Nicolas Kristof, a journalist I read and respect, just came out with his "Best Children's Books Ever". I was surprised and surprisingly disappointed. I really am not a "prescriptivist" and think anyone can become "absorbed" and truly read for mind bending betterment, almost anything under the sun. However, I do think that there is a "canon" - and what Kristof offers up, is really just trite commercial pap and dribble.

What do you think of his list? What would you axe or add?

You can see all the fine Kid's books recommended by Classroom 2.0 teachers HERE. I took a lot of time to compile these through a lot of threads/discussions and they really are some great recommendations/lists. Much better than Kristof! who should stick to politics!!!

My own summer reading recommendation for your kids - Hana's Suitcase.


Tags: amazon, books, books4teachers, bookstore, recommended

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Hi David,
Thanks for the note here - I can't resonate with Kristof's list, it really just seems to be - these are the books I liked. I can see some may have a point - but there are others that will carry the same point. I actually doubt that there is a canon these days, except through the filter of those who feed and recommend books to us. There are local canons, which say more about our subculture that our quality of literature, or its need to be required of every 'civilised' person. And such is true of cinema, music, plastic arts, drama... The days of the 'Five Foot Shelf' (the Harvard Classics) are probably long over - for good or ill. Although, to go back to the NYT, there's what appears to be a wonderful account of the reading of the "Whole Five Feet"
I echo Ian's sentiments.
I was lukewarm about the list (I'm anti-classics) even though I love the HP series and what it did for children's literature.

I do have an aside about his comment-- "In educating myself this spring about education, I was aghast to learn that American children drop in I.Q. each summer vacation — because they aren’t in school or exercising their brains."

I read an interesting article about gifted readers---many actually score higher on standardized reading tests in September than they do in May. What does that tell you about how reading is taught in many schools?? Sad.

Good point -- I've read (and more importantly experienced) enough to believe that many students given the proper parental support/home, actually thrive over the summer. I'm not just talking the gifted students either. This also says something about testing -- a very BIG something.

Ian, I also really don't believe in a "canon" as prescribed by learned and ivory type academics. However, I'm not one to go the other way and say that "we the people" are excellent gauges of what effects consciousness in creative, stimulating, reflective and action provoking ways (which what I think reading is all about, fertilizer for our soul and conscious self). I think there should be a middle ground. Further, I really think American/Canada is very poor at educating students and using translated world literature. There are wonderful works of art, to be read with great enjoyment and learning in other cultures. We do a disservice in not making them part of our own "modern canon" and instead thrusting the Harry Potters and Nancy Drew's in there....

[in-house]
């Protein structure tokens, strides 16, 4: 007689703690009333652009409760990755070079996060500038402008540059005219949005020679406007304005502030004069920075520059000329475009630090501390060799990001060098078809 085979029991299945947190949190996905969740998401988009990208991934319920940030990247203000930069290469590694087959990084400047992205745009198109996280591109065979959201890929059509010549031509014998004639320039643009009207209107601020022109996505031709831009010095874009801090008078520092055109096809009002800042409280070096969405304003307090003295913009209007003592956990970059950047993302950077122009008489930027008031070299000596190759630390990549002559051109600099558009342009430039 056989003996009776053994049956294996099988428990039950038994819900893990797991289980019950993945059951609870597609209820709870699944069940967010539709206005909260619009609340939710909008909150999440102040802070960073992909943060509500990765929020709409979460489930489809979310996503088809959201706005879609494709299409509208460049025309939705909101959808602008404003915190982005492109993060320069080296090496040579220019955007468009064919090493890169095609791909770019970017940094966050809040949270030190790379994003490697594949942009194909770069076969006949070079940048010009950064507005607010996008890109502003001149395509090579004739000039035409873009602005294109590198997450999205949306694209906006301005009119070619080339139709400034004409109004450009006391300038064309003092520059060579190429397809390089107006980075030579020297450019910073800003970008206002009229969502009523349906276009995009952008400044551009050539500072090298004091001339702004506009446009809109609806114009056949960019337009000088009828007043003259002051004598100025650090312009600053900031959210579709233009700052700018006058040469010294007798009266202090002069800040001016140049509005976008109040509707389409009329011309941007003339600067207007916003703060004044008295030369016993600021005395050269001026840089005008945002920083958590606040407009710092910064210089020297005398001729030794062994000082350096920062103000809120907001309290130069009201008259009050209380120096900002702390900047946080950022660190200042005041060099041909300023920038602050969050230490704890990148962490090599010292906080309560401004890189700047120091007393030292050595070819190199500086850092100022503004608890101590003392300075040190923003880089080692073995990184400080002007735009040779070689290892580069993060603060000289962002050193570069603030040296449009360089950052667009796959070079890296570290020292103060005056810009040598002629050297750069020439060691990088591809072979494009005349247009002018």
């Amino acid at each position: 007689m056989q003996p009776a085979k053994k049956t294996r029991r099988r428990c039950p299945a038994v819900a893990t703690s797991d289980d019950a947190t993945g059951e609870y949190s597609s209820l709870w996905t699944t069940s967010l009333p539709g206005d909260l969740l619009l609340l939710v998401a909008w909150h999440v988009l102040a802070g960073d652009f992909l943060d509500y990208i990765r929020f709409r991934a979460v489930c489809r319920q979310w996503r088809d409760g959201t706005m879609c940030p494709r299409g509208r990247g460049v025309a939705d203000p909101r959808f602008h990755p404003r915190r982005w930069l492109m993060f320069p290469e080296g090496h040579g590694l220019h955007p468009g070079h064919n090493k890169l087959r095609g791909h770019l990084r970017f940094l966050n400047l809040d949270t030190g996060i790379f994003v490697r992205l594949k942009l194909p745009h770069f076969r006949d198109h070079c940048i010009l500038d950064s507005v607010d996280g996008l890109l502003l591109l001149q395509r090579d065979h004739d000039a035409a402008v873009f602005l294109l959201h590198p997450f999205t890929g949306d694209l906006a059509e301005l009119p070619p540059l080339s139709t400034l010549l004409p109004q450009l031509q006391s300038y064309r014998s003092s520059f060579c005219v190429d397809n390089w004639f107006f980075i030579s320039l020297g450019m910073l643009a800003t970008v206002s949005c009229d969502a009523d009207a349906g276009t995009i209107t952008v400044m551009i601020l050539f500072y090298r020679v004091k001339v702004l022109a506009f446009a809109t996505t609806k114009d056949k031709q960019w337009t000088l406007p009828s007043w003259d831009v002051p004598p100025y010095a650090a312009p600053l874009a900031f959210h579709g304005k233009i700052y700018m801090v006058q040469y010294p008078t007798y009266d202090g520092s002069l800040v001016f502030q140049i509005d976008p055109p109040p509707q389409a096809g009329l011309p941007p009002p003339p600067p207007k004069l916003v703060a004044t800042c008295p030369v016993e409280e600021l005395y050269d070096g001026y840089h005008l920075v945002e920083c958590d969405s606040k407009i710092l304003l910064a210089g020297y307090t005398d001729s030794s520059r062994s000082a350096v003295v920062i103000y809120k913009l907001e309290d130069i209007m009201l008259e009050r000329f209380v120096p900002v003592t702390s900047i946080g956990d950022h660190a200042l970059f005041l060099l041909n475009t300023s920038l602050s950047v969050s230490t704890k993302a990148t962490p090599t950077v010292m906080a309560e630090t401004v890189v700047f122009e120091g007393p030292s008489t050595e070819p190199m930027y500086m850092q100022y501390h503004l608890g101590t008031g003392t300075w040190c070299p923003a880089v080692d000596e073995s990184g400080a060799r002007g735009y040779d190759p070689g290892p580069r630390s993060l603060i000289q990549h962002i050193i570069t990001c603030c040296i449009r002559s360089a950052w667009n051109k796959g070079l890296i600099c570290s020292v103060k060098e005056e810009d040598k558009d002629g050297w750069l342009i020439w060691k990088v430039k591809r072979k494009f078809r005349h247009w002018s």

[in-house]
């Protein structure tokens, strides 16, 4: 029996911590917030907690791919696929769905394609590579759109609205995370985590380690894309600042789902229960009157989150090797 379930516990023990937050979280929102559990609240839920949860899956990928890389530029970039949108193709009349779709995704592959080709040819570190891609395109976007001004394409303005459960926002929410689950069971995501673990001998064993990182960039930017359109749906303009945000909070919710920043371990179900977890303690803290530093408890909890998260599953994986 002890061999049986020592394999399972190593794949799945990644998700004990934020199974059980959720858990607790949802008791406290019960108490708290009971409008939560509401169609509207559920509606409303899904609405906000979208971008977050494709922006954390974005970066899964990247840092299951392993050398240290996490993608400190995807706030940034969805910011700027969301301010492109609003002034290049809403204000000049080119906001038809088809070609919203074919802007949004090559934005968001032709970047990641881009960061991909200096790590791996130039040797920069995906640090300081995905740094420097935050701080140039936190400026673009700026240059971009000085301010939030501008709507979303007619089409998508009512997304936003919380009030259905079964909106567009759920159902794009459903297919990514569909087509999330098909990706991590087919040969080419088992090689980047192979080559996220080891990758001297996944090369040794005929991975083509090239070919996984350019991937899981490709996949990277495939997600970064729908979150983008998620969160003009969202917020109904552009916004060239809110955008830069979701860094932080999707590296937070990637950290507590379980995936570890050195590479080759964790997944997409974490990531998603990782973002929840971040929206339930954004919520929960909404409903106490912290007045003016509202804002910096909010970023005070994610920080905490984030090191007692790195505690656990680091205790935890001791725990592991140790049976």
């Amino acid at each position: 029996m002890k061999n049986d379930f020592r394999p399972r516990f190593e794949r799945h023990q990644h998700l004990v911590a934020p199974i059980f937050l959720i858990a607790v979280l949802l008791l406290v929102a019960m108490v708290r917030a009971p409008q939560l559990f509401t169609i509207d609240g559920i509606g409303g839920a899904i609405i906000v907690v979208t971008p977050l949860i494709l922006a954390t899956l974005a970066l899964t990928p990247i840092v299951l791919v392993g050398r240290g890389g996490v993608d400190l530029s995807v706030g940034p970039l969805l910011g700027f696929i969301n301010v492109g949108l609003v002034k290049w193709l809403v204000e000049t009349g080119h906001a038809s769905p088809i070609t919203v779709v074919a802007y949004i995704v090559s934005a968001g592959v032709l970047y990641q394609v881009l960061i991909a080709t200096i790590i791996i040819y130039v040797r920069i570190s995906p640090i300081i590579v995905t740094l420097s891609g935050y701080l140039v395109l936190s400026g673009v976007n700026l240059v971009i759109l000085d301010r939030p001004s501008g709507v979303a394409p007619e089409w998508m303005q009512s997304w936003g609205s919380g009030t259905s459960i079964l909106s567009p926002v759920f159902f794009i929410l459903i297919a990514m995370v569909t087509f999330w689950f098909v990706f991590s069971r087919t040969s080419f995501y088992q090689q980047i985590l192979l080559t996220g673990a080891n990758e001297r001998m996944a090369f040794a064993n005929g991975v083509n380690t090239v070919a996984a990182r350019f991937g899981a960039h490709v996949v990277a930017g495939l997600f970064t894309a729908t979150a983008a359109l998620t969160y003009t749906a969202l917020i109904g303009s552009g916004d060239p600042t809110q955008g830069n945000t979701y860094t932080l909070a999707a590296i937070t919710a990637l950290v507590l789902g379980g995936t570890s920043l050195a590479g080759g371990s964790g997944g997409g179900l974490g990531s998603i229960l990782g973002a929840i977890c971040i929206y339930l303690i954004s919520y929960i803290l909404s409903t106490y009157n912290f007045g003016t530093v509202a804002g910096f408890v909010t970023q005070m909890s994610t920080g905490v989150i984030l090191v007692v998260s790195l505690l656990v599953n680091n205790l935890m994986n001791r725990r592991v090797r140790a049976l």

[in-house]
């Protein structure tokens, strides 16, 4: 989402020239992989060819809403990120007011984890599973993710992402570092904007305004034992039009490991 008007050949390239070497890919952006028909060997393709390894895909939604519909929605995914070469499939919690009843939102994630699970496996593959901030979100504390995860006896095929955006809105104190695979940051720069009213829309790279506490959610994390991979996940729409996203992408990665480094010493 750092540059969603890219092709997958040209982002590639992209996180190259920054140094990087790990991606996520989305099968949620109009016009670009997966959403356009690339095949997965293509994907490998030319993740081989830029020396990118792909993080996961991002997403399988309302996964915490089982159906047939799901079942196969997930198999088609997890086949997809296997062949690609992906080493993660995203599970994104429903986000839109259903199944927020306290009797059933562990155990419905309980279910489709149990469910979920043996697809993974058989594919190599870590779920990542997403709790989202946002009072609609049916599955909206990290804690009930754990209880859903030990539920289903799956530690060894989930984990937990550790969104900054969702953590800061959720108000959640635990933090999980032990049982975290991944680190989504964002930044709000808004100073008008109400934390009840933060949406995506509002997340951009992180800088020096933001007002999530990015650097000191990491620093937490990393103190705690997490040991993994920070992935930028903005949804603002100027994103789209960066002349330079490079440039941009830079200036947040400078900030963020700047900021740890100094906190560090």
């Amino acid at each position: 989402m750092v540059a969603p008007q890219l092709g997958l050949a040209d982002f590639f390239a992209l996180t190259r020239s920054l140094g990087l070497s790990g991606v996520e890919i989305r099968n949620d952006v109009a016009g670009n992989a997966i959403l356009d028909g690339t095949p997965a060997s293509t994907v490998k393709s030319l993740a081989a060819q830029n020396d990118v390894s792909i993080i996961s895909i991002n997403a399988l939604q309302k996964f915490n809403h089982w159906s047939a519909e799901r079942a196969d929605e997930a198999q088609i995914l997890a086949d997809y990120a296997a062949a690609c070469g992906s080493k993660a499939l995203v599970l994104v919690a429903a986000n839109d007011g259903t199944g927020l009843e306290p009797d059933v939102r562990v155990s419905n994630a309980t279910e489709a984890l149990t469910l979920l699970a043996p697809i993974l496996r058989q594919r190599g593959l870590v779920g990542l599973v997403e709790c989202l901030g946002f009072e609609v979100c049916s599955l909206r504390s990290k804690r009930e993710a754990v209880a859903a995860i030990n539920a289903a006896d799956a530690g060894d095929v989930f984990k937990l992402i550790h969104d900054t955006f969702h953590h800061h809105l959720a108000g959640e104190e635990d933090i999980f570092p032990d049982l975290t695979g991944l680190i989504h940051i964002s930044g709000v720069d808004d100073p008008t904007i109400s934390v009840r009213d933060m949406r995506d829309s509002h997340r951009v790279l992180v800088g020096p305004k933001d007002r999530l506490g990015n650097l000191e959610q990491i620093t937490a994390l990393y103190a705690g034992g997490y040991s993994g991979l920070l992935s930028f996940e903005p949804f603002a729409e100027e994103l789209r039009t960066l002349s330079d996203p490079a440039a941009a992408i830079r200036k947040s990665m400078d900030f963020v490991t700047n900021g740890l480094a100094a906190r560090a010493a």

PS. I fixed the Books4Teachers link and you can now get the recommended lists from Classroom 2.0 teachers there.
Yes, indeed. We do need selectivity in the classroom - related to what we are teaching, who we are teaching, waht experiences we are intending to mediate. And some materials suit better than others in my context. It would be just as foolish to mine the best seller lists as to uncritically accept the edicts from the on-high critics and pundits. And of course, I'd begin from my experience - since I know and love the work of LeGuin, McCall Smith, Pratchett, Garner, Cooper and Alexander. I'd drag out the Dog in the Night-Time, Flowers for Algernon, Sole Survivor and The Foghorn. Then, there are the Moomintrolls, and Asterix. I probably wouldn't drag out Potter, because I'd have covered, in briefer scale the genre and human content in other ways.

And while we're chewing through some of this, I need some colleagues who'll point me out of my genre bondage to other materials. (Since my experience is not wide, nor technically tailored to children's reading - just my own interest.)
Ian, My favorite type of children's novel is the one that inspires the reluctant reader to become an avid reader, it really doesn't matter what it is. I had several very reluctant readers (albiet gifted mathematicians) in my 6th grade gifted ed class last year--they got turned on to reading through different books and couldn't wait to tell me about the books each week. They are emailing me this summer telling me what they are reading--those are the "Best Children's Books Ever"--the ones that light that fire.
I also found Mr. Kristofs' list to be a little less than the best. I like the Harry Potter novels and "On to Oregon" sounds like it might be good.

One of my favorites is "Save Queen of Sheba". Also, most of Avis' novels are generally pretty good.
Here's a FANTASTIC list! This is definitely a great teacher!

Thank you Larry F. for sharing this gem, a real god send for other teachers who want GREAT books to read with/to/among students.

Dear Mr. Kristof, "eat my hat"!




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